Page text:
Herbs! First 5

We began by introducing ourselves and our children. Then Jasmine passed out rosemary, Mexican marigold, sage, and lavender to each child and parent. These herbs were grown in our teaching gardens, our teacher’s home, and the Rosicrucian Egyptian Park in San Jose. They were cut with love and intention to share and teach our community about their qualities and uses.

Everyone got a chance to smell the herbs and engage with them. From there Jasmine told the story about the rainbow children so that everyone could remember the association and the properties of the herbs as well as the colors and what they instill in all human beings. Parents, caregivers, and children locked eyes with Jasmine as she told the story in English and Spanish.

From there we enjoyed a delicious snack of air fried rosemary potatoes, fresh strawberries, and jamaica (hibiscus) nectar. Many of the mothers were happy because they were familiar with the jamaica used in the nectar. The hibiscus nectar we enjoyed was made with jamaica that came from the marketplace in Jasmine’s mom’s hometown, pineapple sage leaves, and hummingbird sage flowers, honey, and maple syrup.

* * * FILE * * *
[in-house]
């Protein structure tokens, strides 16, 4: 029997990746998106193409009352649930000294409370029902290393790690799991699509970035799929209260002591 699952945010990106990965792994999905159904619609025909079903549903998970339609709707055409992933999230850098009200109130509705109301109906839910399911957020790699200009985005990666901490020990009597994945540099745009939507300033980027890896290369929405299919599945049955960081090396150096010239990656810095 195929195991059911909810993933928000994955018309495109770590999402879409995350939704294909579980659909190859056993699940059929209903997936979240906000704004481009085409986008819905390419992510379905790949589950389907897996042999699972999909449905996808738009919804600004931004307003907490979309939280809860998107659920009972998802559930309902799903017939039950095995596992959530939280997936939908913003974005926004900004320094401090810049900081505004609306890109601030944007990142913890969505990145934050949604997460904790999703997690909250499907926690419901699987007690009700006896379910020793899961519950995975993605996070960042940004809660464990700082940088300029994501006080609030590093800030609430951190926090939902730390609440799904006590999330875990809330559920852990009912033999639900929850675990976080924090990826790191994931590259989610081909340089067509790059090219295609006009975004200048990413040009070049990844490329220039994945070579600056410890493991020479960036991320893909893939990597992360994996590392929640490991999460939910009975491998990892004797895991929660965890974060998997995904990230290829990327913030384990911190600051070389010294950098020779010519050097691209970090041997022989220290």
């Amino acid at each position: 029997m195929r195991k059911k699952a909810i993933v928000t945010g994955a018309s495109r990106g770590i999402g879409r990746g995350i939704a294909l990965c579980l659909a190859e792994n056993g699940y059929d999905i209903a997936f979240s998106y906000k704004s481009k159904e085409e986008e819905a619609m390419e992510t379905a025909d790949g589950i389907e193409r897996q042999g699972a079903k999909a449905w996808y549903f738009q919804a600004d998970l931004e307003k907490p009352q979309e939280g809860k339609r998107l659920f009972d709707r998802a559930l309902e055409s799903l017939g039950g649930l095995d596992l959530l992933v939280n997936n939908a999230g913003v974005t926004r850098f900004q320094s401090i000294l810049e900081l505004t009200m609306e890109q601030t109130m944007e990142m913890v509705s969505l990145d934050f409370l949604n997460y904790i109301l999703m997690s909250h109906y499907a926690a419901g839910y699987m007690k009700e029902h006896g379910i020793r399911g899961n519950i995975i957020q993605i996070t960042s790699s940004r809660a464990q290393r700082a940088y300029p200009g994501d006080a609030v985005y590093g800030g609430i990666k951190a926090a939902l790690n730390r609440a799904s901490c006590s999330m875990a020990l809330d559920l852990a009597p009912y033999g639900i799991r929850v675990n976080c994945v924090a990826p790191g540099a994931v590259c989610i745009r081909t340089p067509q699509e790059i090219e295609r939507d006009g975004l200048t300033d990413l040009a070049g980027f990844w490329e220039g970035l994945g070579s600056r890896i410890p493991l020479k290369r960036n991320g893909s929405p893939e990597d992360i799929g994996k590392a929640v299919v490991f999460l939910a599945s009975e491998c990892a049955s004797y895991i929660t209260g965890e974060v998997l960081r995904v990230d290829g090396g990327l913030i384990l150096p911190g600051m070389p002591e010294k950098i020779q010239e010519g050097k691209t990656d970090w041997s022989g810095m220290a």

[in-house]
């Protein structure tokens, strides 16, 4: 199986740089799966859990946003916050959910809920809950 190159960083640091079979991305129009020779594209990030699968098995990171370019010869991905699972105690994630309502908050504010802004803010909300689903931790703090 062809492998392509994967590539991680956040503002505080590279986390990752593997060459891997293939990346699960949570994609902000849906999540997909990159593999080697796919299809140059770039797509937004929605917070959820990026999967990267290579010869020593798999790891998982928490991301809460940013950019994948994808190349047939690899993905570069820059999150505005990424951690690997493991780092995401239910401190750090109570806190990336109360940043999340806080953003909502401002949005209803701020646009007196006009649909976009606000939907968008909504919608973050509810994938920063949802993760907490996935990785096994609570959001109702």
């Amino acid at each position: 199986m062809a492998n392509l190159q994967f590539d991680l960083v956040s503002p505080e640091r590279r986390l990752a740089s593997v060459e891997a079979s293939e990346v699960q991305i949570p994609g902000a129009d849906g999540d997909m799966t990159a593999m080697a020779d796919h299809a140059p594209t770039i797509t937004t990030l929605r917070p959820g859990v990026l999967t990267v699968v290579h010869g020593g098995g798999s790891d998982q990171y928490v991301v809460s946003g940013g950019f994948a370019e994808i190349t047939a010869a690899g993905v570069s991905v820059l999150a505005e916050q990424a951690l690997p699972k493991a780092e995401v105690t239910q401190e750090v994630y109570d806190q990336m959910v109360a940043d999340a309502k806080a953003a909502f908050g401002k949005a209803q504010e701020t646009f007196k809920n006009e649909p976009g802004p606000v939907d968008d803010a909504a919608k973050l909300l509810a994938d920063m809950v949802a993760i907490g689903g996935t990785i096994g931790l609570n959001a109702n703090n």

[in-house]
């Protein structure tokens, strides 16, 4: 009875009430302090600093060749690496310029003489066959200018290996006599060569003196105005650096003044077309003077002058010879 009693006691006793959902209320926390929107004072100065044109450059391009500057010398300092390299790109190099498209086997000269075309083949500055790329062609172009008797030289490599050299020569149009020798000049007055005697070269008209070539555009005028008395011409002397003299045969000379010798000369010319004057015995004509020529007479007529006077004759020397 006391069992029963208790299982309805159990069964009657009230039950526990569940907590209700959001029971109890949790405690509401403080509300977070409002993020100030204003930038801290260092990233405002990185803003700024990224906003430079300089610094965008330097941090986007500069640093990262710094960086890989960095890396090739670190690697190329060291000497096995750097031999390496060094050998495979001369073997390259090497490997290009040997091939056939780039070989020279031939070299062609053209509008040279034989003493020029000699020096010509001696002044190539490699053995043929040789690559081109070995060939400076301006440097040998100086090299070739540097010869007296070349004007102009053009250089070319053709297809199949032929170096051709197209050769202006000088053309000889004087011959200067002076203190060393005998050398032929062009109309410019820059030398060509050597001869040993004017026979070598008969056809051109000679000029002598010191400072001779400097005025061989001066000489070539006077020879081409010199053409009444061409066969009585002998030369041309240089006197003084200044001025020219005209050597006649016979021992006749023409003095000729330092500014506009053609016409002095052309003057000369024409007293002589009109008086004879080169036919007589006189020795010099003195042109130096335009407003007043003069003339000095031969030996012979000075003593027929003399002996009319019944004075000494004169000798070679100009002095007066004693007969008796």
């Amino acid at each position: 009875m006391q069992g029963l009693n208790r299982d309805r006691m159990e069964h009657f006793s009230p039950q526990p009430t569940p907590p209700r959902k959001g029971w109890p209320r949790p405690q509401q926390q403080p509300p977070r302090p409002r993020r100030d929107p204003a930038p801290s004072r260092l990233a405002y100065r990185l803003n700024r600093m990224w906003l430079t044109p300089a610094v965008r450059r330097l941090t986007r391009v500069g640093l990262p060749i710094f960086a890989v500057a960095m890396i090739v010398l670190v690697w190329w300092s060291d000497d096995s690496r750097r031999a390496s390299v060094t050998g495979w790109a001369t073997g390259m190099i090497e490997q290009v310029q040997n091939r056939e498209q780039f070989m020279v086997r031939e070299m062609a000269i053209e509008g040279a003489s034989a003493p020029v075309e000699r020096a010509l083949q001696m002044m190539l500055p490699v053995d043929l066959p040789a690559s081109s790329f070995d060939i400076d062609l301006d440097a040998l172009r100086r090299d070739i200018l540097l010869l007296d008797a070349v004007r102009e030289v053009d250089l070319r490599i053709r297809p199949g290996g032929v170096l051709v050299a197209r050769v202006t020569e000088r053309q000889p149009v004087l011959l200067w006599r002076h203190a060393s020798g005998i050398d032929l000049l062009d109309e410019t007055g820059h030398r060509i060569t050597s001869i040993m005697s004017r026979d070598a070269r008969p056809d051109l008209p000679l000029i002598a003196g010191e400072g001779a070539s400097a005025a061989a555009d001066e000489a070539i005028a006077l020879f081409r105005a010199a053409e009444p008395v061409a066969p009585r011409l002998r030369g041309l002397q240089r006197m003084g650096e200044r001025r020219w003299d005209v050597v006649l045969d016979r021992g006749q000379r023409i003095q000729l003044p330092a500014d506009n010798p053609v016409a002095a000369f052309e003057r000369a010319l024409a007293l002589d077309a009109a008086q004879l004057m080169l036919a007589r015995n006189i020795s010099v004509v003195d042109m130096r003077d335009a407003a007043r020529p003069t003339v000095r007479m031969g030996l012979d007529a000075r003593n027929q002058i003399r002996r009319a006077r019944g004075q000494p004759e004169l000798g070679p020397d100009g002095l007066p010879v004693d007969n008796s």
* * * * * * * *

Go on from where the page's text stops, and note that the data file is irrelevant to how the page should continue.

Next we gathered some more of the herbs that were on the table and bundled them up with string so that families could take them home and hang them in their cars or in their showers.

We then washed our hands with ceanothus flowers and water, and talked with the parents about ancestral herbs that they use in their homes on a daily basis.

Our teacher Allegra made a gluten-free natural play dough from natural purple and yellow dye. The kids mashed the loose herbs together and different colored doughs together.

Throughout our time together, the beauty of our natural world was the focus … the physical beauty of the many varied leaves and flowers, and the unique and beautiful scent of each herb. The photos below remain after our morning together as reminders of the many beautiful herbs we shared stories about, observed closely, felt, sniffed, and ate:


The children discovered a roly poly and observed it closely: